The Art of Self-delusion

The ratings show that as guys like me abandon broadcast TV, Network Executives Scratch Their Heads. What is so hard to figure out?

AS the ratings have rolled in for the first three weeks of the new television season, one question has dominated the conversations inside the industry’s executive suites: what the heck is going on?

Short answer: Your programming sucks.

Network executives are baffled by a season unlike any seen before. Returning hit shows like “Friends” and “E.R.” are losing significant numbers of viewers from previous years. New shows have performed far worse than almost anyone expected, a result capped off Monday night when the Fox network started two shows that had received huge promotional pushes during the baseball playoffs, “The Next Joe Millionaire” and “Skin,” and they posted crushingly disappointing numbers. And men between 18 and 24 are apparently deserting television in droves. So far this year nearly 20 percent fewer men in that advertiser-friendly demographic are watching television during prime time than during the same period last year.

Guys don’t give a shit about Joe Millionaire, and we don’t give a crap about Skin, unless someone makes a soft-core porn with that name and runs it on Skinemax.

The drop-off in these viewing figures tabulated by Nielsen Media Research is inexplicable to industry executives. “Frankly what we’re seeing strains credulity,” said Alan Wurtzel, the president of research for NBC.

“Our shows can suck so bad that people don’t watch them? That’s unconcievable!”

Executives are demanding an explanation from Nielsen for these discrepancies, which, if they continue, could leave the networks on the hook for hundreds of millions of dollars in so-called make-goods, free commercials to make up for falling short of guarantees to advertisers.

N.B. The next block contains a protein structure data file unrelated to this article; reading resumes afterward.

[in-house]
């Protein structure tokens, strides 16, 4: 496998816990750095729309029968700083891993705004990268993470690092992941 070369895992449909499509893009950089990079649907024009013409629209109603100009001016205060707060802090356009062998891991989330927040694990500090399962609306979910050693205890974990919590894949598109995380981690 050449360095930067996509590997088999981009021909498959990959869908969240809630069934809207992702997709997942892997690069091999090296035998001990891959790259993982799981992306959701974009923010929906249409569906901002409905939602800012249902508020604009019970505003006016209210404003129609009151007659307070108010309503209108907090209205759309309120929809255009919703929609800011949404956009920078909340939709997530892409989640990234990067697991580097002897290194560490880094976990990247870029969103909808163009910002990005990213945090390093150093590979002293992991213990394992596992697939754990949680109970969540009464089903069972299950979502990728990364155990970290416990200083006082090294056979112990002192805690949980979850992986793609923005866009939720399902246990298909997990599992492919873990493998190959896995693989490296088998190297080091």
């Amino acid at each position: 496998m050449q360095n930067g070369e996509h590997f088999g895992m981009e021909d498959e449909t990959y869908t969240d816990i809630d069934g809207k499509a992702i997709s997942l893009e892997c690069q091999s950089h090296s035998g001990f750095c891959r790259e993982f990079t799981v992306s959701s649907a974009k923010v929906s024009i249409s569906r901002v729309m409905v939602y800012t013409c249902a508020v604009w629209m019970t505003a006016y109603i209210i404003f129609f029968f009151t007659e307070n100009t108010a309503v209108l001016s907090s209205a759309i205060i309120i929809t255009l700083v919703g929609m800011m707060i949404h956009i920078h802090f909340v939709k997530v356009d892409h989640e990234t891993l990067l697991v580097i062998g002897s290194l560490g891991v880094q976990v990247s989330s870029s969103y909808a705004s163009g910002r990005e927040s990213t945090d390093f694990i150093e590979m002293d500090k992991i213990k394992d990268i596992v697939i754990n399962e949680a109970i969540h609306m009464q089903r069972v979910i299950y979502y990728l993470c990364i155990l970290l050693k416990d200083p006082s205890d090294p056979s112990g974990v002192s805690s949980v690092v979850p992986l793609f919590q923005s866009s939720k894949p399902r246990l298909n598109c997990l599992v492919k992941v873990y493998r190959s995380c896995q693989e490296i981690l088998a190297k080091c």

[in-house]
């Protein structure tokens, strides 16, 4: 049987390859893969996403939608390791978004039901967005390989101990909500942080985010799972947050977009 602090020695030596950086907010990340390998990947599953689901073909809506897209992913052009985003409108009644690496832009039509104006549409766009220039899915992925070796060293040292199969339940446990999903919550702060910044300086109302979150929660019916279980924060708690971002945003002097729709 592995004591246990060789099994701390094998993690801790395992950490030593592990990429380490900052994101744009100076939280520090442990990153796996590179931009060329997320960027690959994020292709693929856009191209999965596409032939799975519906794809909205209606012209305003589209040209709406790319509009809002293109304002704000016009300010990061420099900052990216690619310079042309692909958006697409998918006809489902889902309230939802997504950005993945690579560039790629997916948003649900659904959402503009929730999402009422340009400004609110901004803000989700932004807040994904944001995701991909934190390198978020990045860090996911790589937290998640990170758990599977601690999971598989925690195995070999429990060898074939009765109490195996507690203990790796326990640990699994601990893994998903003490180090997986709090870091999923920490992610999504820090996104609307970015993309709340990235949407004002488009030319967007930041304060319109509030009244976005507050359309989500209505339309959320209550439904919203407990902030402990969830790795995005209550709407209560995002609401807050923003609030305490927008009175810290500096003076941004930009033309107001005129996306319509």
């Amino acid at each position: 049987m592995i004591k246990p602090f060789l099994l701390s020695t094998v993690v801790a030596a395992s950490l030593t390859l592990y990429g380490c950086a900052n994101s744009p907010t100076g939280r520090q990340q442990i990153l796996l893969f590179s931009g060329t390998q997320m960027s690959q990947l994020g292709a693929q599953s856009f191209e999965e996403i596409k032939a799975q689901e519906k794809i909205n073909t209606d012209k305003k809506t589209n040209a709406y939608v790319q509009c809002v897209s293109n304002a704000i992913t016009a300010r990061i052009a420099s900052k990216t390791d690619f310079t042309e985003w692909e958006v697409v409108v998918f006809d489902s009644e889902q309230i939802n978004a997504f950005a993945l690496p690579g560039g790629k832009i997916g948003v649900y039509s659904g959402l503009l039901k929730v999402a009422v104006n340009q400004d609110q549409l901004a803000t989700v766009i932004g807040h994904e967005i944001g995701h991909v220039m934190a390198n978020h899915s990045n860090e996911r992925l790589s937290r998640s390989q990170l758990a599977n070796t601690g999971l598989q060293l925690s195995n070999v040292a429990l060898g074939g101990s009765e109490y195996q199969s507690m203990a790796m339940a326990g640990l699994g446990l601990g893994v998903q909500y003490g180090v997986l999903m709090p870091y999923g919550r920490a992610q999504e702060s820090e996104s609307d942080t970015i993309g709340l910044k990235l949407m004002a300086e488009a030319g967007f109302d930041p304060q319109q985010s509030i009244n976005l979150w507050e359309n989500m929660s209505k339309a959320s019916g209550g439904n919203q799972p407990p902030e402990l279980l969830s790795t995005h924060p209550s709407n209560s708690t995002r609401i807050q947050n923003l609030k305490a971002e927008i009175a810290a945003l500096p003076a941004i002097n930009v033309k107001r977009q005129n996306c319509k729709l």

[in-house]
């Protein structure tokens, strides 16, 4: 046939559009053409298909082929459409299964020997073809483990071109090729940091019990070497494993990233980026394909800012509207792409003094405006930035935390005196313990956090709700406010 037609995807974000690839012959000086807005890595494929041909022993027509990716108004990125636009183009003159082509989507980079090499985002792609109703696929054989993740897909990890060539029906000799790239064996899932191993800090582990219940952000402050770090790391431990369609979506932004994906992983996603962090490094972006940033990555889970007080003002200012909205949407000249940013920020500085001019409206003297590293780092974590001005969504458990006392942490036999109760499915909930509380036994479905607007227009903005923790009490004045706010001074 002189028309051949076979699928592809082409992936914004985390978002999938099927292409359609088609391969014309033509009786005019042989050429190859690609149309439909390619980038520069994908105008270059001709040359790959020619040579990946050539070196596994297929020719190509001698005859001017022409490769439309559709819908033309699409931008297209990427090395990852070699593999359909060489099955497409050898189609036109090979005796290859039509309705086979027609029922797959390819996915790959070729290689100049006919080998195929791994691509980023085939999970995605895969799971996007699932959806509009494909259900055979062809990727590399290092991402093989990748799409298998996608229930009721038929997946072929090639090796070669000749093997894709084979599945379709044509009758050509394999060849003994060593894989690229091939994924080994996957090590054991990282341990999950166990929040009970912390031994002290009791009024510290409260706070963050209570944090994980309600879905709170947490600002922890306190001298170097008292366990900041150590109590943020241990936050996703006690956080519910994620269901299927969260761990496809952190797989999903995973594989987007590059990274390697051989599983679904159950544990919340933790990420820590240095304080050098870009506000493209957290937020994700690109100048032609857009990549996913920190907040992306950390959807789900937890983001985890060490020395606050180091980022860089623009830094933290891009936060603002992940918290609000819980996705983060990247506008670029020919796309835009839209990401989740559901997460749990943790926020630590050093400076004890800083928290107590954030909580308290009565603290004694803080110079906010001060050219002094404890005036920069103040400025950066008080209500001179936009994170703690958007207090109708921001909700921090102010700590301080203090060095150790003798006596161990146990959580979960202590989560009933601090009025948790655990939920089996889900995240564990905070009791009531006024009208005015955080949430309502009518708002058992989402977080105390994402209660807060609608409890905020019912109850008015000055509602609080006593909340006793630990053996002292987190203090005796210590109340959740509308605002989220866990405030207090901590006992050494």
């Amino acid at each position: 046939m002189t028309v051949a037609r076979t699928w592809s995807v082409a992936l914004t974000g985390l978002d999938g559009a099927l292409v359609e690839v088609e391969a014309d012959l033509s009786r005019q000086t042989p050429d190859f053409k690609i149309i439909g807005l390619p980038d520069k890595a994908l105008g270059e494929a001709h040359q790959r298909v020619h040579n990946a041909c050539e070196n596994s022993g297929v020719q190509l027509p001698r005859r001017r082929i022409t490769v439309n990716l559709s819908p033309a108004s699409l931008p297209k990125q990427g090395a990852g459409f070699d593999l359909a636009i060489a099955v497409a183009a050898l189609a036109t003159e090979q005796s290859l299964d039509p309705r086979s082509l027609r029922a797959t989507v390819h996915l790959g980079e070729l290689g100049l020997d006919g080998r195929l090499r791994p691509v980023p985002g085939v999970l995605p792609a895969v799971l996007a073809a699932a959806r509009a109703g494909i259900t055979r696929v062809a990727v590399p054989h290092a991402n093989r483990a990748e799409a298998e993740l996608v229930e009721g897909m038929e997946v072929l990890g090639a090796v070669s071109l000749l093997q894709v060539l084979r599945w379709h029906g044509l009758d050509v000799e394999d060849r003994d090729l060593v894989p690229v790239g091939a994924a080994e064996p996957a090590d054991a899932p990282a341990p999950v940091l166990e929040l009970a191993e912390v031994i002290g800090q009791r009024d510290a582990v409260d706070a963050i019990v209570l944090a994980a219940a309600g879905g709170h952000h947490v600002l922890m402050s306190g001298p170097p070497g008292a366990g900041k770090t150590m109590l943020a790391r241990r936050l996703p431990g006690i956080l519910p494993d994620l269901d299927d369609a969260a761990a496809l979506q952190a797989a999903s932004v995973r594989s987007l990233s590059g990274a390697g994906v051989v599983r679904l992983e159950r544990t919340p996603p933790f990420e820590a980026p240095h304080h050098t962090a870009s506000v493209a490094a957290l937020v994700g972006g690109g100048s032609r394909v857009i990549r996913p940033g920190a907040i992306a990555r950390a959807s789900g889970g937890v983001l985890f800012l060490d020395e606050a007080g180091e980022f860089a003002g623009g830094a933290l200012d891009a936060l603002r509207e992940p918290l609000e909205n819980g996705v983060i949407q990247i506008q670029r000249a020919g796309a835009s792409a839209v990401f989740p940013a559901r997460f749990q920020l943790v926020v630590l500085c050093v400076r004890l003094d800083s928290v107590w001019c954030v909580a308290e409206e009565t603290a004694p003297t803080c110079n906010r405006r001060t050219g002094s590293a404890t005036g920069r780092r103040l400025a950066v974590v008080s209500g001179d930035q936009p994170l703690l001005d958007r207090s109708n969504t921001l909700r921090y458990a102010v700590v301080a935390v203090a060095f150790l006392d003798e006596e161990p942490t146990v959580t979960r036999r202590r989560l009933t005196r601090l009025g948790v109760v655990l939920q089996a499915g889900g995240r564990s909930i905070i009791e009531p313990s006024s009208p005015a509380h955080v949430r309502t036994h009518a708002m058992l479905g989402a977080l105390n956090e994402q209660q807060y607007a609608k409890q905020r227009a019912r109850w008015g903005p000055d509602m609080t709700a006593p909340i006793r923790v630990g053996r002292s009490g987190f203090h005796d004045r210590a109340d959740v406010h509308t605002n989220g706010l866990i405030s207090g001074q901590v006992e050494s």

(Nielsen explains later.)

Jack Loftus, the corporate spokesman for Nielsen, said the ratings company had assiduously checked its data and was confident the numbers were accurate. He said that while the drop in young men watching television was highly unusual, it was real. Mr. Loftus said Nielsen was examining several possibilities to explain the decline, including some unexpectedly high use of video games and DVD players by the young men now absent from television, and even the possibility that a certain number of the young men who are supposed to be in the sample may have been called to duty in Iraq by the National Guard.

“Sure, we’ll look at every hairbrained possibility, but everything we have seen points back to the belief that your programming sucks.”

Steve Sternberg, a research executive in the advertising industry as senior vice president for Magna Global USA, said the situation “is certainly a mystery.” But he said that the make-good issue would probably not become acute for a while. “Everybody at this point is saying let’s see what happens when baseball gets finished,” Mr. Sternberg said.

Network executives said none of Nielsen’s explanations so far could explain the suddenness of the viewing drop-off and its concentration in just one demographic group.

“You can’t explain a 12 percent decline in men 18 to 34 or close to 20 percent in men 18 to 24 by saying they’re playing a lot more video games,” said David F. Poltrack, the executive vice president for research at CBS.